Risk Factors

HIV infection weakens the immune system, making the patient highly susceptible to numerous opportunistic infections and certain types of cancers.

Infectivity Common to HIV/AIDS

  • Tuberculosis (TB): In resource-poor nations, TB is the most common infection related to HIV and a leading reason of death amid people with AIDS.
  • Cytomegalovirus: This general herpes virus is spread in body fluids such as saliva, blood, urine, semen and breast milk. A strong immune system deactivates the virus, and it remains inactive in the body. If the immune system deteriorates, the virus recoups thereby causing damage to the eyes, digestive tract, lungs or other organs.
  • Candidiasis: This is a common HIV-related disease. It causes swelling and a thick, white layer on the mucous membranes of the mouth, esophagus, tongue or vagina.
  • Cryptococcal Meningitis: Meningitis is swelling of the membranes and fluid adjoining the brain and spinal cord. This is a common central nervous system infection connected with HIV, caused by a fungus found in soil.
  • Toxoplasmosis: This potentially a deadly infection that is caused by Toxoplasma gondii, a parasite transmitted mainly by cats. Infected cats transmit the parasites in their stools, and the parasites may then spread to other animals and humans.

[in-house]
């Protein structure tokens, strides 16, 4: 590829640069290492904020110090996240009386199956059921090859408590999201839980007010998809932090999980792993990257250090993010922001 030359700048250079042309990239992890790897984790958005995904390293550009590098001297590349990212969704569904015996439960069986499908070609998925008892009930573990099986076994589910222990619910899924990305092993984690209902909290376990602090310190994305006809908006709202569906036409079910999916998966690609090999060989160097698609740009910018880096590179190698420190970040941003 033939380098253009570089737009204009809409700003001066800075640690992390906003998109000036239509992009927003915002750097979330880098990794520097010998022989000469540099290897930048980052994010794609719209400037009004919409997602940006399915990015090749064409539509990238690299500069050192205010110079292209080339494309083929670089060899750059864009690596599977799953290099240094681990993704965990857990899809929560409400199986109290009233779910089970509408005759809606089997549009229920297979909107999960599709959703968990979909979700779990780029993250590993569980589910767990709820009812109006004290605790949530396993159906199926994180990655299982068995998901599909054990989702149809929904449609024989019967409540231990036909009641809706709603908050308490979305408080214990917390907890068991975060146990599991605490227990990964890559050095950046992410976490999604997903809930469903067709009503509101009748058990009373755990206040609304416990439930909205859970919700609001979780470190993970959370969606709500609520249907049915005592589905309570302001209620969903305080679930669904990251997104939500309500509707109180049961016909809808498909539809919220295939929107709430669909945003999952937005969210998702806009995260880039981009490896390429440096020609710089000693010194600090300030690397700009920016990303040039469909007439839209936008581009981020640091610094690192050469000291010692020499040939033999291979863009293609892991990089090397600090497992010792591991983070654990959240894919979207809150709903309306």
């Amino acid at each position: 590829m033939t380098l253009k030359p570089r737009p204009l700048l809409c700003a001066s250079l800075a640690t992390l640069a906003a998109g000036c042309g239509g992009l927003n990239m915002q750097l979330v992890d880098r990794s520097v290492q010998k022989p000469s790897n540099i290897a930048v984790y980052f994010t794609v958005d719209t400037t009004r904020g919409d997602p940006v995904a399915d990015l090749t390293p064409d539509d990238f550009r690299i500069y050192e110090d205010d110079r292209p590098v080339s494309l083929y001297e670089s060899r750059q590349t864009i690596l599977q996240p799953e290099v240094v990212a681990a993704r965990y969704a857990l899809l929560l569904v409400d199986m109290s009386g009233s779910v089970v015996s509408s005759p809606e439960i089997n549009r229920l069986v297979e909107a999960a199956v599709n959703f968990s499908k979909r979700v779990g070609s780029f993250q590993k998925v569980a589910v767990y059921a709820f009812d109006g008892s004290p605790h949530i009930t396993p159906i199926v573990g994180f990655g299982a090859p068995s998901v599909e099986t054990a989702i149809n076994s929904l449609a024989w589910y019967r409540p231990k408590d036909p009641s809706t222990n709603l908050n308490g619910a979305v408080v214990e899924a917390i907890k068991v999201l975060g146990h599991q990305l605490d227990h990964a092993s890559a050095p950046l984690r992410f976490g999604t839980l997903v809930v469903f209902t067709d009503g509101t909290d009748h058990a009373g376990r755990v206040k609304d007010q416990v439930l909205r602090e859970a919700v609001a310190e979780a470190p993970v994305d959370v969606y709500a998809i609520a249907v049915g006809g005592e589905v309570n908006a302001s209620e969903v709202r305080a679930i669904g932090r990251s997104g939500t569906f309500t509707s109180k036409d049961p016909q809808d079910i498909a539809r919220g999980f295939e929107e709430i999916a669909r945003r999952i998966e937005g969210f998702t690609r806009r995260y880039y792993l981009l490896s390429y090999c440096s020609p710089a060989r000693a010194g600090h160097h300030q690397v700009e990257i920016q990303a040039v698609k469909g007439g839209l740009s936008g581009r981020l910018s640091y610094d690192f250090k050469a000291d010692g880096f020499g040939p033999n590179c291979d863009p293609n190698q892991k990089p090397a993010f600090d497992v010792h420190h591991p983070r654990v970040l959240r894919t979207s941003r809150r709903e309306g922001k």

• Cryptosporidiosis: This illness is due to an intestinal parasite that's normally found in animals. One contracts cryptosporidiosis when they consume polluted food or water. The parasite grows in the intestines and bile ducts, leading to extreme, chronic diarrhea in individuals with AIDS.

Cancers Common to HIV/AIDS

  • Kaposi's Sarcoma: A cancer of the blood vessel walls, this is infrequent in people not infected with HIV, but common in HIV-positive people.
  • Lymphomas: This type of cancer begins in the white blood cells and typically first appears in the lymph nodes. The most generic early sign is painless inflammation of the lymph nodes in the neck, armpit or groin.

Other Complications

  • Wasting Syndrome: Aggressive management routines have decreased the number of cases of wasting syndrome, but it still affects many individuals with AIDS. It is defined as a loss of at least 10% of the body weight, often associated with diarrhea, persistent weakness and fever.